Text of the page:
Why so many, Robert?

Jenny, Bob’s mom, asked that question after seeing the picture of Bob with the hog tree.  That’s the only way I can describe it.  Bob’s house is in a nice neighborhood in Portland.  It is a pleasant, solidly middle class area of the city.  To have hogs hanging from the mesquite tree in his front yard was not a common sight.  Sort of a replay of Silence of the Lambs using pig actors.  The elderly woman who walks her miniature poodle a couple of times a day pointedly crossed the street and hurried past Bob’s house with a tightened grip on her little white dog.

I’m not sure if it would have gone over better if they had been hanging from the hackberry tree in my front yard, but I live in a solidly working class area and my neighbors most likely would have been in the yard with BBQ grills and smoking charcoal waiting for a share of the bounty.

This free ranging, non-native, invasive species exhibits one of the highest reported reproduction rates of any ungulate. (TPWD brochure on feral hogs in Texas)

The answer to Jenny’s question is that the State of Texas frowns on catching and releasing feral hogs.  Even young feral hogs.

There are 2.6 million ferals in 225 out of 254 counties in Texas and the 2010 estimate of property damage caused by them comes to $90 million.

The main damage caused to livestock and wildlife by feral hogs is indirect destruction of habitat and agriculture commodities. Rooting  for food damages crops. The hogs also destabilize wetland areas, springs, creeks and tanks by excessive rooting and wallowing.  While not active predators, wild hogs may prey on fawns, young lambs, and kid goats. If the opportunity arises, they may also destroy and consume eggs of ground nesting birds such as turkeys and quail.  Hogs also carry diseases which are not a threat to humans but which can infect livestock.

As a result, TPWD requires a hunting license to kill ferals but there isn’t a limit or a season.  Recently passed legislation permits aerial hunting of hogs which just seems mean, but I’m trying not to think “poor creatures.”  The feral hog has managed to survive, adapt, and increase their numbers despite attempts at population control so we probably won’t make a big impact on the (poor creatures) hog community.

One of the two sows trapped a few weeks ago

Bob’s friend, the one who lets him hunt on his property, requests that Bob set hog traps since the hog population is burgeoning and the farmer who leases his property suffers crop damage due to the hogs.  A few weeks ago when Bob was setting up feeders, he put corn in a couple of the traps.  At the end of the day, 2 sows were in one of the traps.

Last week-end, Bob set the traps again.  Saturday evening, there were two young pigs in one of the traps.  I asked Bob to let them go and he agreed if he couldn’t find someone to take them.  I know the someone he was going to get planned to fatten the (poor creatures) hoglets and butcher them at a later date, but I was doing that Pontius Pilate thing.  Sunday morning, he hadn’t found anyone who wanted the little hogs and he let them go. Then, Bob and his son checked trap #2 and there were 9 hogs in it of varied ages and sizes.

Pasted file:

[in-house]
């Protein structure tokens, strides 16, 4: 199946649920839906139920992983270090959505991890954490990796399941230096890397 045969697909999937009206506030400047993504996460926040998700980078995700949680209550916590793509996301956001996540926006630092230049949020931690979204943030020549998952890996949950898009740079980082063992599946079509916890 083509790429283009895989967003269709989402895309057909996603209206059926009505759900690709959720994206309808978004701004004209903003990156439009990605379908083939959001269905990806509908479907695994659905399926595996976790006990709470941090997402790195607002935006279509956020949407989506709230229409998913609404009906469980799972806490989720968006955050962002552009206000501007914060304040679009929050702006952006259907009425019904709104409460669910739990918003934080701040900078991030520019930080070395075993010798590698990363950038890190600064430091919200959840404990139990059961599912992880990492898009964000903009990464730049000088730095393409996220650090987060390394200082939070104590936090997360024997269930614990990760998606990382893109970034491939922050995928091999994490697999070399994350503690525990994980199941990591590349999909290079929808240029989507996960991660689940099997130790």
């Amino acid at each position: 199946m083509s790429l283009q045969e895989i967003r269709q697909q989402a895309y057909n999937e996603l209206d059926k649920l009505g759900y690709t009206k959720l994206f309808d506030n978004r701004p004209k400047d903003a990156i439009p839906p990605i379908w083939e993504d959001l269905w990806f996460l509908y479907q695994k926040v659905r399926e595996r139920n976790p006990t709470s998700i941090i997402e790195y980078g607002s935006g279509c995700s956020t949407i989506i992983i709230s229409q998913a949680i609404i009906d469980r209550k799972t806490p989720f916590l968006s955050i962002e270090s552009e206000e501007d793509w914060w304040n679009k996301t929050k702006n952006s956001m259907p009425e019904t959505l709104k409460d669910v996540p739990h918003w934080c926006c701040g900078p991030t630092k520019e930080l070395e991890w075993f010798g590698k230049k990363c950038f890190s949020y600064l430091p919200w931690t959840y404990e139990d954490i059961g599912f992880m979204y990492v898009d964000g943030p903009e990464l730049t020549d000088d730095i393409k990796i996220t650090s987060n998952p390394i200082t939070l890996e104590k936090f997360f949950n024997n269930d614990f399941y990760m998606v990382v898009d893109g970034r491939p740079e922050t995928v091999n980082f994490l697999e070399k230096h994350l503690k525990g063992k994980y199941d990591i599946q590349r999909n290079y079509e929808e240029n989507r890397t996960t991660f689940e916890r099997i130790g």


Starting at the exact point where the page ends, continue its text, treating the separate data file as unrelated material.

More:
The good news is that feral hogs make good eating. According the TAMU.edu, meat from feral hogs  is much leaner than penraised pork.  I made posole using the pork loin from one of the sows that Bob caught a few weeks ago.  I tried to imitate the recipe my cuñado, Gerald, uses.  He was camp cook when Bob, Bobby, Mike, and he went hunting last year.  Bob still raves about the posole he cooked.

My Imitation of Gerald’s Recipe for Posole

Heat a couple of tablespoons of olive oil in a skillet. Chop a large yellow onion and 4-5 cloves of garlic with a couple of serrano peppers and soften in the skillet.  Empty into large crockpot.  Add 2 lbs pork (I used the wild kind), chopped into chunks, to the skillet and brown.  Dump that into the crockpot and cover with 1-1/2 quarts of chicken broth.  Turn crockpot to low and go to work (or on high and leave alone for 2-3 hours).

After the requisite crockpot cooking time, finely chop 4 poblano peppers and 10 tomatillos; stir fry to soften.  Add 2 tablespoons of chili powder, 2 teaspoons of adobe chili powder, 1 tablespoon of comino and as much salt as you like.  Dump mixture into crockpot and stir to mix.  Open and drain 2-15 oz cans of hominy.  Add to crockpot and let heat together for 30-45 minutes.  Add finely chopped cilantro to the crockpot just before serving.

Serve with chopped radishes, avocado, finely chopped cabbage, chopped red onion, sour cream, grated cheese…the possibilities are endless.   We warmed corn tortillas to go with the soup.

(We were too busy eating to take pictures, but it looked good and tasted great.)

About texasgaga

I am a mom, a grandmom (Gaga to my 2nd oldest grand-child), a sister, a friend, a construction estimator, a homeowner, an active member of a 12 step recovery group, an artist, a reader, a survivor, a do it yourself wannabe, a laugher
This entry was posted in Corpus Christi, Food, Hunting and fishing, Wild game cooking. Bookmark the permalink.

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